Trotting Down The Yellow Brick Road
When Frank L. Baum wrote his children's book "Wizard of Oz" in 1900, he didn't even give the little girl Dorothy, a second name. But he did give her a dog named Toto. Baum could hardly have anticipated the book's popularity, but when it became an American success story, 13 more volumes followed, featuring different aspects and sub-plots to the original story of the little girl and her dog who are picked up in a tornado and landed in the strange land called Oz, where there are witches, munchkins, and an assortment of odd sidekicks.
As happens with so many good books, "Wizard of Oz" eventually made it to the silver screen in 1939, with Judy Garland in the starring role of Dorothy. And in the role of Toto, a Cairn Terrier who was named Terry. The dog, owned and trained by Carl Spitz, worked from his hand signals on the set, after spending two weeks with Garland during rehearsals.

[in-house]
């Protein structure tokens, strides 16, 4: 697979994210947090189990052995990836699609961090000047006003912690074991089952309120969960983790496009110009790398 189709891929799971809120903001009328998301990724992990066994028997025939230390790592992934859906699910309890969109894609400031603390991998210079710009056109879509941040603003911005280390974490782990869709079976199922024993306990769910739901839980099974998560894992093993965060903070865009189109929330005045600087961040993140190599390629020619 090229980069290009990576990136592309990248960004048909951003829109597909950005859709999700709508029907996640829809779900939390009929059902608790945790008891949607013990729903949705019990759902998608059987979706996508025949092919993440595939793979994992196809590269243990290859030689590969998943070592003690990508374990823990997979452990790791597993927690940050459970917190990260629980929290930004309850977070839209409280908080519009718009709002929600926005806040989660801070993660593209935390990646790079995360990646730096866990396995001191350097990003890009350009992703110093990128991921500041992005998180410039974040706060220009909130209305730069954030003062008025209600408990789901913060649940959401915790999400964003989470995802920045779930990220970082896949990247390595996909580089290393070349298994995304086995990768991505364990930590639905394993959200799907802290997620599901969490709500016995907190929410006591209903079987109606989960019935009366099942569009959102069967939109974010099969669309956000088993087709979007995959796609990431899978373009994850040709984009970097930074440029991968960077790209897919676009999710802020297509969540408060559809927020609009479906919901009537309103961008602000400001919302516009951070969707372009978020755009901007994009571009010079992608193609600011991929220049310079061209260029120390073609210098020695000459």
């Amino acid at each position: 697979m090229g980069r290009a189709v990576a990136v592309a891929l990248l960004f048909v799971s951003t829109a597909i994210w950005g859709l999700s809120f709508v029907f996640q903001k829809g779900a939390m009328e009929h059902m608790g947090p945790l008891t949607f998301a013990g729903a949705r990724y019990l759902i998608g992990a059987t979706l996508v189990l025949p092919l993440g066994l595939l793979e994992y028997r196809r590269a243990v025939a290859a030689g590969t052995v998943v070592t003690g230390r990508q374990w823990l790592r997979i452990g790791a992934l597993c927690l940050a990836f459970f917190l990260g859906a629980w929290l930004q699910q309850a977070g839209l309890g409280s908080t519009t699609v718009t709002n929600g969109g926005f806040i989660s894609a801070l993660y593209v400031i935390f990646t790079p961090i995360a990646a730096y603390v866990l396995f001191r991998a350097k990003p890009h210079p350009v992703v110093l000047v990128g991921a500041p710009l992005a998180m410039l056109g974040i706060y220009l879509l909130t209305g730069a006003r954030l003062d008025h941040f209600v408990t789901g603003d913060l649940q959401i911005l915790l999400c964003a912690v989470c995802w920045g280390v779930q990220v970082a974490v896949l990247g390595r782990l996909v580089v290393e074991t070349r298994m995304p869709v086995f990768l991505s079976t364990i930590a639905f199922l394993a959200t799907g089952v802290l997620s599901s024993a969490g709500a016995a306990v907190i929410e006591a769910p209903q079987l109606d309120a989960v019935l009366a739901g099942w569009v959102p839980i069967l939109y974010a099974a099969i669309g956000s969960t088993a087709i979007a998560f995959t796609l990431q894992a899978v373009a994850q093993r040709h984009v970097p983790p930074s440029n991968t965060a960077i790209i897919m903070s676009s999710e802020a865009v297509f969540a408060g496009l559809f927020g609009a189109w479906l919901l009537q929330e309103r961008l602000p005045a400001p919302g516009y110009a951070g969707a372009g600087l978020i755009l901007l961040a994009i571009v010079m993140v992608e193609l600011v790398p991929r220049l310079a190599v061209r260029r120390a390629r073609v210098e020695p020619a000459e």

The dog was a pro. In fact, she made $125 a week during the filming, more than any of the human stars. It wasn't her first movie, either. That was "Bright Eyes" with Shirley Temple in 1934.
After "Wizard", Terry would make eight more films, retiring in 1942, with a dozen movies to her credit.